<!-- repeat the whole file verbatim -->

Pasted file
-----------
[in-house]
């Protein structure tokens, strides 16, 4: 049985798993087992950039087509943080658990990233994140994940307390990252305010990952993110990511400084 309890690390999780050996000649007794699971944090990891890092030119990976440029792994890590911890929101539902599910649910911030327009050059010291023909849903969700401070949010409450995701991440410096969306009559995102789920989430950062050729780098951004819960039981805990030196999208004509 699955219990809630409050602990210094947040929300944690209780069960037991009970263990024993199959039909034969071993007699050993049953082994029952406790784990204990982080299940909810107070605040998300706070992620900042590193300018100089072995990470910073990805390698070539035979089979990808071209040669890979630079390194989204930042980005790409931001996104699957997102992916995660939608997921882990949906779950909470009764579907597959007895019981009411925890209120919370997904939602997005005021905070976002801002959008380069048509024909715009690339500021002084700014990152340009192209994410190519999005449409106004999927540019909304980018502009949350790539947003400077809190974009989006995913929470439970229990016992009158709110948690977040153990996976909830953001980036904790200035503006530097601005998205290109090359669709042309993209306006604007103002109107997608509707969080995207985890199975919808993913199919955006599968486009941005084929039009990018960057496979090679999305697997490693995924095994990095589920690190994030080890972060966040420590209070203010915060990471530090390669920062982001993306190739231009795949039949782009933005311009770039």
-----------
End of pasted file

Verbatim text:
[in-house]
């Protein structure tokens, strides 16, 4: 049985798993087992950039087509943080658990990233994140994940307390990252305010990952993110990511400084 309890690390999780050996000649007794699971944090990891890092030119990976440029792994890590911890929101539902599910649910911030327009050059010291023909849903969700401070949010409450995701991440410096969306009559995102789920989430950062050729780098951004819960039981805990030196999208004509 699955219990809630409050602990210094947040929300944690209780069960037991009970263990024993199959039909034969071993007699050993049953082994029952406790784990204990982080299940909810107070605040998300706070992620900042590193300018100089072995990470910073990805390698070539035979089979990808071209040669890979630079390194989204930042980005790409931001996104699957997102992916995660939608997921882990949906779950909470009764579907597959007895019981009411925890209120919370997904939602997005005021905070976002801002959008380069048509024909715009690339500021002084700014990152340009192209994410190519999005449409106004999927540019909304980018502009949350790539947003400077809190974009989006995913929470439970229990016992009158709110948690977040153990996976909830953001980036904790200035503006530097601005998205290109090359669709042309993209306006604007103002109107997608509707969080995207985890199975919808993913199919955006599968486009941005084929039009990018960057496979090679999305697997490693995924095994990095589920690190994030080890972060966040420590209070203010915060990471530090390669920062982001993306190739231009795949039949782009933005311009770039």